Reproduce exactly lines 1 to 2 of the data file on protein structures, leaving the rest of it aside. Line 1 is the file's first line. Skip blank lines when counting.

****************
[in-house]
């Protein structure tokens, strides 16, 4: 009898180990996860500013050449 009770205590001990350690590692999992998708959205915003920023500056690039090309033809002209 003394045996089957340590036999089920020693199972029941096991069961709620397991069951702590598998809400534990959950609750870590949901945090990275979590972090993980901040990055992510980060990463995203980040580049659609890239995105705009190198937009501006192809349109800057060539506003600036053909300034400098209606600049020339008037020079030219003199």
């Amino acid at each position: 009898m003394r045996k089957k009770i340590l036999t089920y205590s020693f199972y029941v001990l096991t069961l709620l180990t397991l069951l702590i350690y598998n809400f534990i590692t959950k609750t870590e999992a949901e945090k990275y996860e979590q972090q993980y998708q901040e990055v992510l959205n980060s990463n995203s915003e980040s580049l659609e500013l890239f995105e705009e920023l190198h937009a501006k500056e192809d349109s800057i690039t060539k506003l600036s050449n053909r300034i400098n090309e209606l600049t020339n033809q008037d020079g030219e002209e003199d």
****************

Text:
[in-house]
């Protein structure tokens, strides 16, 4: 009898180990996860500013050449 009770205590001990350690590692999992998708959205915003920023500056690039090309033809002209 003394045996089957340590036999089920020693199972029941096991069961709620397991069951702590598998809400534990959950609750870590949901945090990275979590972090993980901040990055992510980060990463995203980040580049659609890239995105705009190198937009501006192809349109800057060539506003600036053909300034400098209606600049020339008037020079030219003199």